Consumers are going to continue to be frugal in 2010, and grocery consolidation will likely change the retail landscape, according to a report of the top five consumer goods spending trends from The Nielsen Co.
The New York-based market research firm reported that food departments outperformed non-food, health and beauty and general merchandise departments at U.S. retailers in 2009, evidence of the number of Americans cooking at home instead of eating out. Supercenters, club and dollar stores and online retailers reaped the most benefits, as retailers in other segments, such as home improvement, office supply and pet supply outlets, were hurt significantly, according to the report.
The U.S. is behind other countries in recovery, especially when it comes to consumer confidence, so shoppers in the states will continue to use more coupons, restrain discretionary spending and sniffing out values, report author Todd Hale, senior vice president of consumer and shopper insights, wrote.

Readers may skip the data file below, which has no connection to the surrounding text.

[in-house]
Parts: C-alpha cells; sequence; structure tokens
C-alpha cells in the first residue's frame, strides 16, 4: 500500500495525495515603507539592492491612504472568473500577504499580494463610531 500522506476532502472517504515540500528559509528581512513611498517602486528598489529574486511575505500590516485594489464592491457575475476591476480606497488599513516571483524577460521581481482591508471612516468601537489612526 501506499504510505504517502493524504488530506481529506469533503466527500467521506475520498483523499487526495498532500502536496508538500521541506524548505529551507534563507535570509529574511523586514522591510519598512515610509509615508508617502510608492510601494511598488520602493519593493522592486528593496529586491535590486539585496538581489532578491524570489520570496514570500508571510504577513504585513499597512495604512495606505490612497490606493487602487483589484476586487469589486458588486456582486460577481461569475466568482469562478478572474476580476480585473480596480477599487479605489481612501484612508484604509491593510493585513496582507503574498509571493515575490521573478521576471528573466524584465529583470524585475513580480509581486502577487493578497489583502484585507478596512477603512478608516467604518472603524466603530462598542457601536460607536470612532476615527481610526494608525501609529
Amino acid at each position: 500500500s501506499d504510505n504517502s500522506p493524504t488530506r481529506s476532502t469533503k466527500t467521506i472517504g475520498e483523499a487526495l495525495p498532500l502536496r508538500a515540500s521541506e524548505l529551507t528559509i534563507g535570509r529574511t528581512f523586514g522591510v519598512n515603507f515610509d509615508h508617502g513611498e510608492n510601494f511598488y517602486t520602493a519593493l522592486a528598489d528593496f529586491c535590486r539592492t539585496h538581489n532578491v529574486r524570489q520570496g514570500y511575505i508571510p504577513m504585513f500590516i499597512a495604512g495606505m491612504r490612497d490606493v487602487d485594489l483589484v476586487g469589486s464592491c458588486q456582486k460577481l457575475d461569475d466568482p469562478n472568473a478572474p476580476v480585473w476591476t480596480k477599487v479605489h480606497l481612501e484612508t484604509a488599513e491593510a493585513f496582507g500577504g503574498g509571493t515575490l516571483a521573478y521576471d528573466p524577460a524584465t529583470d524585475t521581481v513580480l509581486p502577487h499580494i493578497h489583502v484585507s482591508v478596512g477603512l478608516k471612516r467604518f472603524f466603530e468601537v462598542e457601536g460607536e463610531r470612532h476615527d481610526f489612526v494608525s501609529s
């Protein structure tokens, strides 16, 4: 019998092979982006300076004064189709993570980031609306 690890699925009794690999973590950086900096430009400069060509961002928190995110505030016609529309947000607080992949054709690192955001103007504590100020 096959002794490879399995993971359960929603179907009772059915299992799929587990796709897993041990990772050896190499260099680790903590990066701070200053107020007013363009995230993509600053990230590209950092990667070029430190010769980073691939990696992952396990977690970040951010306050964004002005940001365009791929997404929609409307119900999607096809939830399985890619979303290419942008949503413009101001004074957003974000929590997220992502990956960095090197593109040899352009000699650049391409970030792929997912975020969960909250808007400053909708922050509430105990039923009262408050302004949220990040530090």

The top five consumer goods spending trends for 2010 are:
- Restraint remains the new normal;
- Value is a top priority;
- Store brand growth continues;
- Grocery consolidation intensifies; and
- Assortment wars escalate.
In the report, Hale suggests that manufacturers and retailers that take an active role in innovation
and ad spending are likely to be the big winners, because value messaging must differentiate beyond pricing.
Although the produce department isn’t as store brand-laden as the inside of the grocery store, private label has been picking up in fresh produce, as well. The Nielsen report suggests retailer focus on store brands has never been stronger.
Also within the store, retailers are expected to continue with efforts to simplify the shopping experience, often by eliminating side displays.
“Retailers may lose sales as they shift away from in-store merchandising that drove impulse buying and built shopper baskets,” the report states. “Look for brands caught in the trap of greater store brand focus and assortment optimization to forge alliances with key retailers, enter of step-up efforts as store brand suppliers, and/or explore direct-to-consumer sales.”
The bigger picture prediction is that local and regional independent retailers may find themselves to be acquisition targets for larger chains. Those larger chains are also expected to shift their focus to their most profitable formats and banners, and likely cut investments to the less profitable, the report said.